Photo courtesy of Mauricio Guitron
Campsite-oriented startup, Hipcamp, will experience its biggest day of camping in history Aug. 21, the day of the Solar Eclipse.
Though parts of St. Louis are in the “path of totality” for the upcoming Solar Eclipse, a new campsite-oriented startup called Hipcamp
may offer a better venue to observe it than say, your office building parking lot. What’s more, if you have a sweet locale of your own, you may be able to profit by renting your space to campers looking for a good view.
The Tennessee-based startup, which launched two years ago, resembles the home-sharing model of Airbnb
. However, instead of opening your home to a stranger on vacation, landowners can open their campsites, ranches, vineyards and farms to fellow nature fanatics.
With public campgrounds, hotels and Airbnbs all booked up for the eclipse, plenty of people have been looking for a place to experience the event. Thanks to Hipcamp’s Solar Eclipse Guide
, more than 6,000 private campsites have popped up in the path of totality, according to Hipcamp CEO Alyssa Ravasio. All you need to become a host for the eclipse: proximity to the path of totality and a place for campers to pitch a tent in nature.
“This is an incredible natural phenomenon so being out in nature I think is going to make it that much more powerful,” Ravasio says.
Photo courtesy of Mauricio Guitron
Hipcamp users agree — the day of the solar eclipse will be the biggest day of camping in Hipcamp history by three times. And it’s not too late to register. In fact, the startup has experienced the biggest spike in bookings in the last couple of days thanks to all the last-minute planners out there.
Originally, Ravasio was unsure about marketing around the event. In general, Hipcamp tries to steer clear of events like Coachella, where experiencing nature isn’t the main goal. However, upon reading up about how the eclipse will be the only chance at “grasping the scope of our solar systems,” Ravasio realized it was something worth covering.
“When I started reading about it and thinking about that awe, and that power and that beauty — for us, that’s really in line with our mission of connecting people with nature," Ravasio says.
In keeping with the emphasis of nature, Hipcamp also tries to avoid situations where homeowners are renting out their backyards. Still, Ravasio says she’s being “a bit more open” this Monday, given that the eclipse is so entrenched in nature.
So why the focus on the outdoors? Ravasio has been camping since she was a little girl, but when it came time to plan her own trips, she realized there was no centralized source for her to navigate where to go and what to do. Hipcamp streamlines that process.
“I was really passionate about solving the problem,” Ravasio says. “It turned out that the only way to solve that problem was to create new camp sites. It seemed insurmountable at first, but the more we thought about it — working with private land owners was suddenly obvious.”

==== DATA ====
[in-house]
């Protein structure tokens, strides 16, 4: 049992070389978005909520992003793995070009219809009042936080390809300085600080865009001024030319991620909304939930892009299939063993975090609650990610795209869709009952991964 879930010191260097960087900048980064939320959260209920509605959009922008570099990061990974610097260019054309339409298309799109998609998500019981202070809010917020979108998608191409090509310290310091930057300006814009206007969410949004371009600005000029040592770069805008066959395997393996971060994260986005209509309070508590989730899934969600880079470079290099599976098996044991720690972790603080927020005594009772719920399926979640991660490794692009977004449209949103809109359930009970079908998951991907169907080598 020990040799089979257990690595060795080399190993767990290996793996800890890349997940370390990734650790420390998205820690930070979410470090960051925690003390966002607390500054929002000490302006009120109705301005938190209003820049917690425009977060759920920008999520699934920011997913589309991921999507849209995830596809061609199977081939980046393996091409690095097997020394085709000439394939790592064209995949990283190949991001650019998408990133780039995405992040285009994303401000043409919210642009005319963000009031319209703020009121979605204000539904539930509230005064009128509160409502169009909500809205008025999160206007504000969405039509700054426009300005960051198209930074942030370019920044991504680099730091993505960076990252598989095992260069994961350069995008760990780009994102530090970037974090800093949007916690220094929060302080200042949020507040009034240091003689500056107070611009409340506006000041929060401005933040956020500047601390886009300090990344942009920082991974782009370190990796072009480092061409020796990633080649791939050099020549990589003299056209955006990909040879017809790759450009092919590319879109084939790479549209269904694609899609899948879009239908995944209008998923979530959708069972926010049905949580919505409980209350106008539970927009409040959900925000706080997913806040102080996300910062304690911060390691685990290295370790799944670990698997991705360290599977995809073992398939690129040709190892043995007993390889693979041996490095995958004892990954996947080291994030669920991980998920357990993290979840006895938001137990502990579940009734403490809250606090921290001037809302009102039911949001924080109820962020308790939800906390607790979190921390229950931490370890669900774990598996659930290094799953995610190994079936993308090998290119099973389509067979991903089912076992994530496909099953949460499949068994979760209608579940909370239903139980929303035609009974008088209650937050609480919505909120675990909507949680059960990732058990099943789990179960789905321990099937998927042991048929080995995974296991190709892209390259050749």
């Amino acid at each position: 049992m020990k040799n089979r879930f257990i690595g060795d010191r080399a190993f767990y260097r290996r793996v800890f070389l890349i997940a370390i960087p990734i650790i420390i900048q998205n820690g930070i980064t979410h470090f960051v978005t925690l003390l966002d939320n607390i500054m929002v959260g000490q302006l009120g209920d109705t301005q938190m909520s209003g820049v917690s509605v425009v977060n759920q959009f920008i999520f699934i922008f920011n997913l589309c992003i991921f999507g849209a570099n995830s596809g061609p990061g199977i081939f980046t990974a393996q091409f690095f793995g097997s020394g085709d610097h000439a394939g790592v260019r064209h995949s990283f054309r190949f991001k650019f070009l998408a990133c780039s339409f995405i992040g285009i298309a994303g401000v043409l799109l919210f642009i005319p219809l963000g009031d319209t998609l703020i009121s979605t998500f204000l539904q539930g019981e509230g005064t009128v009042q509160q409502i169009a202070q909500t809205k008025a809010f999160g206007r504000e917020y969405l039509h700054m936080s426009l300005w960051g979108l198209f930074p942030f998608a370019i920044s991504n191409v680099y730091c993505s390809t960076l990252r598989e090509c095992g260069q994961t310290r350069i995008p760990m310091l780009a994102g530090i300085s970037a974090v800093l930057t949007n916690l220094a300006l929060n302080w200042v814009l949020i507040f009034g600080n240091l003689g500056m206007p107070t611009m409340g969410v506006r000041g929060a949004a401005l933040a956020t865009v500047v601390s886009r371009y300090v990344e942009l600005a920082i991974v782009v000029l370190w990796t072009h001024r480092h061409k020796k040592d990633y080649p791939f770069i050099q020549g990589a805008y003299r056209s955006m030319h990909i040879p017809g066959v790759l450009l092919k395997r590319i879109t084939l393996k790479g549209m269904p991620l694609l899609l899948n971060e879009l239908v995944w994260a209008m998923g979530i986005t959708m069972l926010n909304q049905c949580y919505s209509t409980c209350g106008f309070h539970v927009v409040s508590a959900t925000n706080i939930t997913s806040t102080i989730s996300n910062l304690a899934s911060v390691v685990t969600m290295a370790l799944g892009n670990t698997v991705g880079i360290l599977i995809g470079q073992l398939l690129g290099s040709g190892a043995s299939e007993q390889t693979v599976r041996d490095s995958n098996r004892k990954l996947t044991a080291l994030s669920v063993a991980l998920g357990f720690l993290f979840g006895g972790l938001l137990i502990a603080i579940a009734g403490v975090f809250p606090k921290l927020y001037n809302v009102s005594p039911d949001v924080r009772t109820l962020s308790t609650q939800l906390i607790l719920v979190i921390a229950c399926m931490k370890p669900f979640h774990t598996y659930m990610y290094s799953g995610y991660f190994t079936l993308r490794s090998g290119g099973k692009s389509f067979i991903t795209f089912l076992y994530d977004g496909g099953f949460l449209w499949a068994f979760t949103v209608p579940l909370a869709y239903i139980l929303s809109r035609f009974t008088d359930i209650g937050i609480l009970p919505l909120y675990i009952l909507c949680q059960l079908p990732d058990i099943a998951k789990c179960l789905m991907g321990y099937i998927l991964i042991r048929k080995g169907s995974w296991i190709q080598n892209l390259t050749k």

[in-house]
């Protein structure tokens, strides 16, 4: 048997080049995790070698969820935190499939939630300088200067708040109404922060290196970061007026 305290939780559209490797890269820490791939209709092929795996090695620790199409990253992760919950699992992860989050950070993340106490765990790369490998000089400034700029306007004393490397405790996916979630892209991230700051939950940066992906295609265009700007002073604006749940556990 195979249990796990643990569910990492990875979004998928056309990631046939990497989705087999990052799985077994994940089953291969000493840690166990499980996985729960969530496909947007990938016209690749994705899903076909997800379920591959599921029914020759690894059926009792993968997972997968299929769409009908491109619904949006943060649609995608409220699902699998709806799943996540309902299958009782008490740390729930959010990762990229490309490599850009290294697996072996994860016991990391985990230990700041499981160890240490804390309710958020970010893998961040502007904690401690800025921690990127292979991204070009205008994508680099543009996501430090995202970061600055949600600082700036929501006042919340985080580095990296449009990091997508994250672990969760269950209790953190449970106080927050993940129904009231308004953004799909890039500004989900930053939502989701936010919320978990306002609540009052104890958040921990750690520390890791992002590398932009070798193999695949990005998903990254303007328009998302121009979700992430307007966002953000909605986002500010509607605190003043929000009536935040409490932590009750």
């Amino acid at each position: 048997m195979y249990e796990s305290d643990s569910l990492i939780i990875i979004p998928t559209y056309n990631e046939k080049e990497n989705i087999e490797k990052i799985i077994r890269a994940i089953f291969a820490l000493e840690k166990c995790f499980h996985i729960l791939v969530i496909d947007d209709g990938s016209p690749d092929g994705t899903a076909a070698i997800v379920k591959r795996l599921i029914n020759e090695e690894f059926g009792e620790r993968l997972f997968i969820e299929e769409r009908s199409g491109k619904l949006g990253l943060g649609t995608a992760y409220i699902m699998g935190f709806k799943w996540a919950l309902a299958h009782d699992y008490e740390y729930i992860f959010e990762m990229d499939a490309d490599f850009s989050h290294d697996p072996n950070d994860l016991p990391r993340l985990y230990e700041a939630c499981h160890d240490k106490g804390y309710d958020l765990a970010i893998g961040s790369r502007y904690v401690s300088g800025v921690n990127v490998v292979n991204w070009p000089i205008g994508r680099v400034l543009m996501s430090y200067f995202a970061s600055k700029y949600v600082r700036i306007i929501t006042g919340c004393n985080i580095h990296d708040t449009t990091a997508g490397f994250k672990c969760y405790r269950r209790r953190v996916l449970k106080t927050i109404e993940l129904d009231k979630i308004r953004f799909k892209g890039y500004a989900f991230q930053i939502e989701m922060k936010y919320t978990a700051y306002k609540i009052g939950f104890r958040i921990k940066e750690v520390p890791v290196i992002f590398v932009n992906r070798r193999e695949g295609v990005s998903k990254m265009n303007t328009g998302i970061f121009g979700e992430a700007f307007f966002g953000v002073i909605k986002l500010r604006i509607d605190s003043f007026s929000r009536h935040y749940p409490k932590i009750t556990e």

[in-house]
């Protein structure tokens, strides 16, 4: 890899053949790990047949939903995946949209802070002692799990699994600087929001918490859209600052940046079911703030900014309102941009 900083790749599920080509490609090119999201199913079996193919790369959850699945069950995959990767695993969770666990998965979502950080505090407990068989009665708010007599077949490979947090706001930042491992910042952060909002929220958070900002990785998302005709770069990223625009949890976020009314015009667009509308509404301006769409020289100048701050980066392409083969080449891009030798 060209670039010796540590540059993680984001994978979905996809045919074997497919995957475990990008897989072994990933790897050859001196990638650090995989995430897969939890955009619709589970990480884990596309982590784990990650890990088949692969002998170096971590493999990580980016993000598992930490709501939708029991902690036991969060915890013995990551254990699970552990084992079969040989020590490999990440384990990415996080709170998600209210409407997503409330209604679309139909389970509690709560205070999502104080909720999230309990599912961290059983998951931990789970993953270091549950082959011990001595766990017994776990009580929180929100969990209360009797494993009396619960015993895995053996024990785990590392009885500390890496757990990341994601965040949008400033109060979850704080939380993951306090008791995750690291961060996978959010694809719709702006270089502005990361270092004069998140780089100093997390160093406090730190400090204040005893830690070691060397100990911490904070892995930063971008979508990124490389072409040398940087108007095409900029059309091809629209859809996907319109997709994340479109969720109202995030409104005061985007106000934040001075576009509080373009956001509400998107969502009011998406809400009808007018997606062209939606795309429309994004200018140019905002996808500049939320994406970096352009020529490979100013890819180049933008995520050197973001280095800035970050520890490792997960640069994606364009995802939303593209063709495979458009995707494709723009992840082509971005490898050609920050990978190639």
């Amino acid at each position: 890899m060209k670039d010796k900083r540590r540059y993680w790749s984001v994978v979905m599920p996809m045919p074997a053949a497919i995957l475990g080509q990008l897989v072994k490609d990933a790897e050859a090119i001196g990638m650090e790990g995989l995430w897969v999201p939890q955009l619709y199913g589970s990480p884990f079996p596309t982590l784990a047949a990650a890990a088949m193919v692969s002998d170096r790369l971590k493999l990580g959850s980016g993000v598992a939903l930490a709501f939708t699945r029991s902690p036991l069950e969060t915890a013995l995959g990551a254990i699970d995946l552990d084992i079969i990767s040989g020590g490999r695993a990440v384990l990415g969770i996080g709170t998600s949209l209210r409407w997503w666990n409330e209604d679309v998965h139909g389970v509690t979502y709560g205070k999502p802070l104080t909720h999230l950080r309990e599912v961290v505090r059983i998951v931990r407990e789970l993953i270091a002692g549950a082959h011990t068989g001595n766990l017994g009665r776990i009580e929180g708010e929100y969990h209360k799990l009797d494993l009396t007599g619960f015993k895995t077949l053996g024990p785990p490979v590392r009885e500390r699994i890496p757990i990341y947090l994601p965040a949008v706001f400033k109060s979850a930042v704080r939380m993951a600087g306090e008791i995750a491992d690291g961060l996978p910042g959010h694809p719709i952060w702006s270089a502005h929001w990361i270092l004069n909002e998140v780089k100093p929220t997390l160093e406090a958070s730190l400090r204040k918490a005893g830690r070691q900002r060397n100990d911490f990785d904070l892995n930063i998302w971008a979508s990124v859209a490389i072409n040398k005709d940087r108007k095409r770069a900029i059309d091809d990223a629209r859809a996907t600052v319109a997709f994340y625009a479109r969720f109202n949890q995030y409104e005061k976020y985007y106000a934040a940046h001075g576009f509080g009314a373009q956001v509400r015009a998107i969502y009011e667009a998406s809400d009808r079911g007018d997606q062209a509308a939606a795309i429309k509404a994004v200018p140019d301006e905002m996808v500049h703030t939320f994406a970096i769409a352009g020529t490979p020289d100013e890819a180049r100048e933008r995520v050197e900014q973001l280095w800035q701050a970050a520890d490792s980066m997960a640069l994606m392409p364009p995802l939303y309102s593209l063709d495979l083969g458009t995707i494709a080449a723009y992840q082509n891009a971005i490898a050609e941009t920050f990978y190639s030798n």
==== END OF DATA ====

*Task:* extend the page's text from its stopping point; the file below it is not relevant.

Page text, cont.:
Those land owners have been a key pillar of Hipcamp. The site takes a commission on the transactions of the booking, but the rest of the money paid by the campers goes directly to them — a boon to those with property in rural areas.
“In many cases, Hipcamp is making the difference in paying their mortgage and property taxes and saying no to things like clear-cutting or housing developments,” Ravasio says. “So we really look at camping as directly financially supporting the restoration and conservation of all these private lands which are just a critical part of our ecosystem in general.”
Ravasio even said one Hipcamp host in California consistently received inquiries via letters from big businesses about buying her property for new development. Thanks to the funds she raises via Hipcamp, the owner has never felt pressure to sell.
“[The host] gave me a letter and said, ‘You need to take this to your office because Hipcamp makes these letters junk mail to me,’” Ravasio says.
Part of what makes Hipcamp special is the individual attention owners can give to campers. For the eclipse, many owners have brought in music and food vendors for the event and have been scouting out the best viewing areas, according to Ravasio.
“I know a bunch of our hosts have been tracking the sun every day. They know where it’s going to be and they've got the exact spot lined up,” Ravasio says. “Being hosted and being guided by someone who lives on this beautiful land will really enhance the experience.”
And those hosts aren't too far out of reach. In fact, there are several
St. Louis- area properties still available for Monday.
The hosts decide their own prices, but most sites on the path of totality start around $50 to $100 per night.
Though you may be able to see the eclipse just fine from your own home, Ravasio says it will pale in comparison to watching from the great outdoors.
“I think to really experience a solar eclipse and all that it can provide, you need to get outside for a couple days,” Ravasio says. “I find that in a couple days you sort of shake off the shackles of society.”